Roller and Motor Assembly

geochron chassis

The chassis is clean and ready to have all the components installed, looking at the front.  Assembly has already started with the right roller.

right roller

Each of the right rollers consists of a center metal tube, plastic rollers and end caps, and two axles or pinions, one at the top and one at the bottom.  Be very careful to identify each component so you can assemble it correctly.  It may appear as if each spacer or axle length is identical but they are not.  The plastic rollers must turn easily and not scrape on the brackets.

bottom rollers

The ends of the metal rollers are different, some have a flange and some do not.  Here the metal roller has no flange and the bottom plastic roller does have a flange.

top rollers

Note the top of the metal roller has a flange and the plastic rollers are smooth.

clean motor

Here are cleaned parts including the map motor, light switch and minute wheel.  The metal box with two screws protects the wiring for the lamp sockets.

map motor

The Geochron has two Synchron motors, one to drive the map and one to move the sun and shadow.  This motor drives the map by engaging the sprocket at the bottom of the roller.  The visible, big gear is meshed with the teeth of a gear under the sprocket.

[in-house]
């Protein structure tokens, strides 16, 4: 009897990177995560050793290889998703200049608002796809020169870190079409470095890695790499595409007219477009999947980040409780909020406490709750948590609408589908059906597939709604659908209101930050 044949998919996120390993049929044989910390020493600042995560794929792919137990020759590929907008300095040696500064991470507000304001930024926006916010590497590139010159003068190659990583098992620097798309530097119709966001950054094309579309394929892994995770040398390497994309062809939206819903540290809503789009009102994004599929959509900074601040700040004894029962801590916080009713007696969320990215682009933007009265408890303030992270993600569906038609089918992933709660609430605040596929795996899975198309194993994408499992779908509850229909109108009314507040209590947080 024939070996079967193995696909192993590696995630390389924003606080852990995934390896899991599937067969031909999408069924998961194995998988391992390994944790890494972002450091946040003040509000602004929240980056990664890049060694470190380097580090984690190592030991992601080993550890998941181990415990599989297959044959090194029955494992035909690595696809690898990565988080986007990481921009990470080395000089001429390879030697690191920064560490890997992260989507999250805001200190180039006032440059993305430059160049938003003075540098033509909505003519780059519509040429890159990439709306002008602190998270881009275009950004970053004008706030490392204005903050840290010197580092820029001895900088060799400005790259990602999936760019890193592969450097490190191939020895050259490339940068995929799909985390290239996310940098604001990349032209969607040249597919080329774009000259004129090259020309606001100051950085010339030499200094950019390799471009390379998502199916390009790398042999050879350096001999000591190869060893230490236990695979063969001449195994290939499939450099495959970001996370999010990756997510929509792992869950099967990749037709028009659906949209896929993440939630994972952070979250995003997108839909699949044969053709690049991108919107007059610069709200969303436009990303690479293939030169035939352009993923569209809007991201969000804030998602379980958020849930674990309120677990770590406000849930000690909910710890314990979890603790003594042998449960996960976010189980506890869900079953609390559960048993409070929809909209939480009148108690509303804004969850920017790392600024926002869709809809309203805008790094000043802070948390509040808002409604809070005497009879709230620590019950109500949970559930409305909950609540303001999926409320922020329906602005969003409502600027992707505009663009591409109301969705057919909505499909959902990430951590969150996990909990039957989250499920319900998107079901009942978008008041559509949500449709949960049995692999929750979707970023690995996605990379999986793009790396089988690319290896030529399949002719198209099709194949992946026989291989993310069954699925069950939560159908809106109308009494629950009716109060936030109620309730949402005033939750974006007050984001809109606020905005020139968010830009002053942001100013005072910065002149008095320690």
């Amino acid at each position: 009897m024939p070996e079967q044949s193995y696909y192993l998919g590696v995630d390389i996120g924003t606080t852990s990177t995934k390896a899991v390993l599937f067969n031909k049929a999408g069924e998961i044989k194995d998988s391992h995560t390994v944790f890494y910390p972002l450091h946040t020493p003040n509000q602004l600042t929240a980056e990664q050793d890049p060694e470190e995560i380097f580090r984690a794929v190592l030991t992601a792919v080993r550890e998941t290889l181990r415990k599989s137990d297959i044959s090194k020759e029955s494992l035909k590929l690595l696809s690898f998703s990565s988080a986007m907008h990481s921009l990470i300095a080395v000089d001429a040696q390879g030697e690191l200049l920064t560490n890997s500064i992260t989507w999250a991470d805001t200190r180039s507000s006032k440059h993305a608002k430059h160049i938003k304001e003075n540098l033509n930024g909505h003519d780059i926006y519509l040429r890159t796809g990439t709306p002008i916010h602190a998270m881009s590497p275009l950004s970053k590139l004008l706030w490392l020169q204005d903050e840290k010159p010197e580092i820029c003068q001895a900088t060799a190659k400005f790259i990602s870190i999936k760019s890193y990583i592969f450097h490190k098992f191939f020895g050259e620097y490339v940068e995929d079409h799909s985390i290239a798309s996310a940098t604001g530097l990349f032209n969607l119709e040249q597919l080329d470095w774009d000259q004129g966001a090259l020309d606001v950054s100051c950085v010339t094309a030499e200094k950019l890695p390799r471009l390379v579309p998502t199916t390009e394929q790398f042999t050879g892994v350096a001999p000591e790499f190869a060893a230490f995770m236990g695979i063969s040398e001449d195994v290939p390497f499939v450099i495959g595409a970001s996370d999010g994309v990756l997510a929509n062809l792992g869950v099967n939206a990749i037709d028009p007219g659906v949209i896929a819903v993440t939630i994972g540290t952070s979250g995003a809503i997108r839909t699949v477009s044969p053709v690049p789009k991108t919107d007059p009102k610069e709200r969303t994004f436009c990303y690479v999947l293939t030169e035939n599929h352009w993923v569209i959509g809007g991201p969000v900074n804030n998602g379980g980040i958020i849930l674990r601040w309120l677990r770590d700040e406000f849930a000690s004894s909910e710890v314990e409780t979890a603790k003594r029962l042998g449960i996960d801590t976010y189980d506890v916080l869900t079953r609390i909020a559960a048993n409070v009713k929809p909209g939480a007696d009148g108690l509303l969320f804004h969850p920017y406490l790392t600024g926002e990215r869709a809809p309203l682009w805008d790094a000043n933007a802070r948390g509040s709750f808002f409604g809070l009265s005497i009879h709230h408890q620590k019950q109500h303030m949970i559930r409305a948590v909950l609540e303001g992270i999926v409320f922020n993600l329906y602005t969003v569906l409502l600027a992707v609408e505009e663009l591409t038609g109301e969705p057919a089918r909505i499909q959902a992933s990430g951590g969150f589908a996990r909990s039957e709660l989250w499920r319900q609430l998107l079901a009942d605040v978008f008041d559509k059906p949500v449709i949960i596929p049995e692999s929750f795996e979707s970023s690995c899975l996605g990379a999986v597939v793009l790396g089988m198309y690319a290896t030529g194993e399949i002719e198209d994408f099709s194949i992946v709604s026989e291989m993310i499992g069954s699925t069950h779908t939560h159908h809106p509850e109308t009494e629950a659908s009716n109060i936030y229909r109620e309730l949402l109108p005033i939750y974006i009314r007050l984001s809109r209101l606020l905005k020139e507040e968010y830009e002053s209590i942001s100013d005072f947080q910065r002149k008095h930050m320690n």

The motor is a Synchron 610 110v 60HZ 3W 1/24 RPH I12LK-6-83 9446. There are a couple of important numbers.  110v indicates our normal line voltage but unfortunately our electric companies supply a higher voltage because it allows them to charge higher rates.  The result is that old electronics, designed for 110 volts run hotter.  60HZ indicates the number of cycles per second and is critical to the correct timing of the motor.  It synchronizes with the alternating current in order to rotate correctly.  Finally the other critical number is the 1/24 RPH which indicates the gear reduction inside the case of the motor causes the output shaft to rotate two and a half times every hour.

minute dial

This Geochron has a minute wheel, also driven by the map motor.  The drive shaft goes from the motor up to the minute wheel.  Adjustment is by actually turning the wheel as it is connected to the shaft with a clutch.

light switch

This switch only controls the lights.  The axle allows the adjustment of the map, which is actually just setting the time.  Kilburg is the original designer of the Geochron and this model is named after him.  The serial number is just an embossed piece of plastic similar to that produced by Dymo printers.

Installing the sun and shadow table.